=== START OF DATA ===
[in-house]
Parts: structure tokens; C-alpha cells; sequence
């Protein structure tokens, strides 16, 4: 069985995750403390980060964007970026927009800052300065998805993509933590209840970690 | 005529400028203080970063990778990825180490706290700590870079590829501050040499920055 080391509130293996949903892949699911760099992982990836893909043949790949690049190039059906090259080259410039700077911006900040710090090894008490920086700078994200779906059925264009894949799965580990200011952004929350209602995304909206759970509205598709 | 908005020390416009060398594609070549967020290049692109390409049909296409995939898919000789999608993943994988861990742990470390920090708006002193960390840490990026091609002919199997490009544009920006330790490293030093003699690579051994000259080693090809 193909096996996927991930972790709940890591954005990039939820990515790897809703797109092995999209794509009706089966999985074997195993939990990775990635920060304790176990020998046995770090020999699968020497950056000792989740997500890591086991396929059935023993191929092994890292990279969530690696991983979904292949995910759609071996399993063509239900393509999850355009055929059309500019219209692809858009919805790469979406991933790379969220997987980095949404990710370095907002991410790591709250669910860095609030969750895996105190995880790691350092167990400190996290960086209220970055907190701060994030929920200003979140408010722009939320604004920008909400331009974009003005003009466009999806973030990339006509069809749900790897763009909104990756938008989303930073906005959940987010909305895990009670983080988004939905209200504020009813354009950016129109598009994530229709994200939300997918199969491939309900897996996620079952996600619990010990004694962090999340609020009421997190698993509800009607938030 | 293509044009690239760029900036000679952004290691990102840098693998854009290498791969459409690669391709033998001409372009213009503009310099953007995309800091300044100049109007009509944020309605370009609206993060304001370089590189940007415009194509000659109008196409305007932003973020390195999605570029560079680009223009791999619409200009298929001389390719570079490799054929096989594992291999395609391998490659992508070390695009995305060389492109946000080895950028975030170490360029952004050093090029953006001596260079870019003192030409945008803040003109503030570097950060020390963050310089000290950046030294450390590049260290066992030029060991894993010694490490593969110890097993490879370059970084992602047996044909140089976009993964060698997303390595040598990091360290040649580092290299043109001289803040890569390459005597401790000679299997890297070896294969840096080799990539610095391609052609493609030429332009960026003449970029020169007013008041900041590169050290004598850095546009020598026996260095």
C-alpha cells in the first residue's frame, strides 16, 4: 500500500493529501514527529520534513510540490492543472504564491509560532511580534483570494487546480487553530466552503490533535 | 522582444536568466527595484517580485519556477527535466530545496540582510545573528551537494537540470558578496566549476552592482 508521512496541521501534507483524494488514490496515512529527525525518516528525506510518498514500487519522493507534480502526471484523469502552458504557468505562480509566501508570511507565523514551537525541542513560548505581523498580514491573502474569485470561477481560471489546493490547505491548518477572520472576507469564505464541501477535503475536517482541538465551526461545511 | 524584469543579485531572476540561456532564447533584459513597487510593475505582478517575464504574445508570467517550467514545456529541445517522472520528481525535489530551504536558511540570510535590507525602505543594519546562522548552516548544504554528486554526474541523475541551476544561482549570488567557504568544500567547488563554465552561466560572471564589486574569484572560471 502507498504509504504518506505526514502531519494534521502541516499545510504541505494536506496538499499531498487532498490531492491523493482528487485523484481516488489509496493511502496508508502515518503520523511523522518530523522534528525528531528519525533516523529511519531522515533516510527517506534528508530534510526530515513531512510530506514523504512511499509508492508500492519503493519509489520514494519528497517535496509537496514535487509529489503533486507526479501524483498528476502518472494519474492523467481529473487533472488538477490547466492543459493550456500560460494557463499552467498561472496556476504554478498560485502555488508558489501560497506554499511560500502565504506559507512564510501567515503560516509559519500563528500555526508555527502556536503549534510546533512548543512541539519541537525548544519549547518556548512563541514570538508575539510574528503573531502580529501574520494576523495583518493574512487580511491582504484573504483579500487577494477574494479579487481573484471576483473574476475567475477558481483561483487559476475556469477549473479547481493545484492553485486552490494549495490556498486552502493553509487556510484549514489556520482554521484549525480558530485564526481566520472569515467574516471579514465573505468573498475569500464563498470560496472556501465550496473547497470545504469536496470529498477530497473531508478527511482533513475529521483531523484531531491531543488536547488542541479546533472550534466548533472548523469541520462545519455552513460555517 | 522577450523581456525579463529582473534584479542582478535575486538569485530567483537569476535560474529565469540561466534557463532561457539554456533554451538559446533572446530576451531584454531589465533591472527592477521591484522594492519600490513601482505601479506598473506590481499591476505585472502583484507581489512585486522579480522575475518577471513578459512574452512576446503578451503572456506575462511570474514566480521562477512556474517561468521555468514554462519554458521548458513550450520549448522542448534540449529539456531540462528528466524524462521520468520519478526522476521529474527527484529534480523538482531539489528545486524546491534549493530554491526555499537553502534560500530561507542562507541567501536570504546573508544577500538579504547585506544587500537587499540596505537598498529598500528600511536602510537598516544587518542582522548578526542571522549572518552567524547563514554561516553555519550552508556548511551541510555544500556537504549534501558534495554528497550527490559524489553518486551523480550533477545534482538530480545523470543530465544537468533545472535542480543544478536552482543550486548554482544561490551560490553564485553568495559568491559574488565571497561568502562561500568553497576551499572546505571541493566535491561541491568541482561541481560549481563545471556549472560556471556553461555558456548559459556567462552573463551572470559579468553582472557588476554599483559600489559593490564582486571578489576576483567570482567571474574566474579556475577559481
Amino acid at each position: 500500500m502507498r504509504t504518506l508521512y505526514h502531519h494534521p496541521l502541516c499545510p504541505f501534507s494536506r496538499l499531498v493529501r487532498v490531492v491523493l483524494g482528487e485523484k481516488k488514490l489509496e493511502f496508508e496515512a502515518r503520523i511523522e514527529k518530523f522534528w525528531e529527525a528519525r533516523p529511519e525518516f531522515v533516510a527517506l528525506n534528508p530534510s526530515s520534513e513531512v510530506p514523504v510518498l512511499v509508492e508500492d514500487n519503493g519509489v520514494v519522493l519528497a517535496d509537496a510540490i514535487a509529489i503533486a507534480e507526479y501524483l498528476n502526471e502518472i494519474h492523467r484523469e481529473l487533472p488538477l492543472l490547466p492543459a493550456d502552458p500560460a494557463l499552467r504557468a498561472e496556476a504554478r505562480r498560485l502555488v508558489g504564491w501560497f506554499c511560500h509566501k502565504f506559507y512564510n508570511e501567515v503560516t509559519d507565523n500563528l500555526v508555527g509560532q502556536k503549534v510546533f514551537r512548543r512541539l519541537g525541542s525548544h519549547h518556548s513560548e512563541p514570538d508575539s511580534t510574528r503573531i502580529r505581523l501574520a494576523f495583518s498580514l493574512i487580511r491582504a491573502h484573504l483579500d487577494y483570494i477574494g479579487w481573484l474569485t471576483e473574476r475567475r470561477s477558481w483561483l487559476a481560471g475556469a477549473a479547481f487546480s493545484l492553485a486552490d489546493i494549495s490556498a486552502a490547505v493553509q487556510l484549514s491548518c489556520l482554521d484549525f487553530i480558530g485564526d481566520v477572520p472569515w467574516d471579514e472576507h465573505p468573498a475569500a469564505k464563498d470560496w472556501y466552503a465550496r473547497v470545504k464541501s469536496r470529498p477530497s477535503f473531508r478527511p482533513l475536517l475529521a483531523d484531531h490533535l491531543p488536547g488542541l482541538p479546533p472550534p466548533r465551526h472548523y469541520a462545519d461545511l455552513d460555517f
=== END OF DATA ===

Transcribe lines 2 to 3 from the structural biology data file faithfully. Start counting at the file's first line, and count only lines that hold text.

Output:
Parts: structure tokens; C-alpha cells; sequence
């Protein structure tokens, strides 16, 4: 069985995750403390980060964007970026927009800052300065998805993509933590209840970690 | 005529400028203080970063990778990825180490706290700590870079590829501050040499920055 080391509130293996949903892949699911760099992982990836893909043949790949690049190039059906090259080259410039700077911006900040710090090894008490920086700078994200779906059925264009894949799965580990200011952004929350209602995304909206759970509205598709 | 908005020390416009060398594609070549967020290049692109390409049909296409995939898919000789999608993943994988861990742990470390920090708006002193960390840490990026091609002919199997490009544009920006330790490293030093003699690579051994000259080693090809 193909096996996927991930972790709940890591954005990039939820990515790897809703797109092995999209794509009706089966999985074997195993939990990775990635920060304790176990020998046995770090020999699968020497950056000792989740997500890591086991396929059935023993191929092994890292990279969530690696991983979904292949995910759609071996399993063509239900393509999850355009055929059309500019219209692809858009919805790469979406991933790379969220997987980095949404990710370095907002991410790591709250669910860095609030969750895996105190995880790691350092167990400190996290960086209220970055907190701060994030929920200003979140408010722009939320604004920008909400331009974009003005003009466009999806973030990339006509069809749900790897763009909104990756938008989303930073906005959940987010909305895990009670983080988004939905209200504020009813354009950016129109598009994530229709994200939300997918199969491939309900897996996620079952996600619990010990004694962090999340609020009421997190698993509800009607938030 | 293509044009690239760029900036000679952004290691990102840098693998854009290498791969459409690669391709033998001409372009213009503009310099953007995309800091300044100049109007009509944020309605370009609206993060304001370089590189940007415009194509000659109008196409305007932003973020390195999605570029560079680009223009791999619409200009298929001389390719570079490799054929096989594992291999395609391998490659992508070390695009995305060389492109946000080895950028975030170490360029952004050093090029953006001596260079870019003192030409945008803040003109503030570097950060020390963050310089000290950046030294450390590049260290066992030029060991894993010694490490593969110890097993490879370059970084992602047996044909140089976009993964060698997303390595040598990091360290040649580092290299043109001289803040890569390459005597401790000679299997890297070896294969840096080799990539610095391609052609493609030429332009960026003449970029020169007013008041900041590169050290004598850095546009020598026996260095």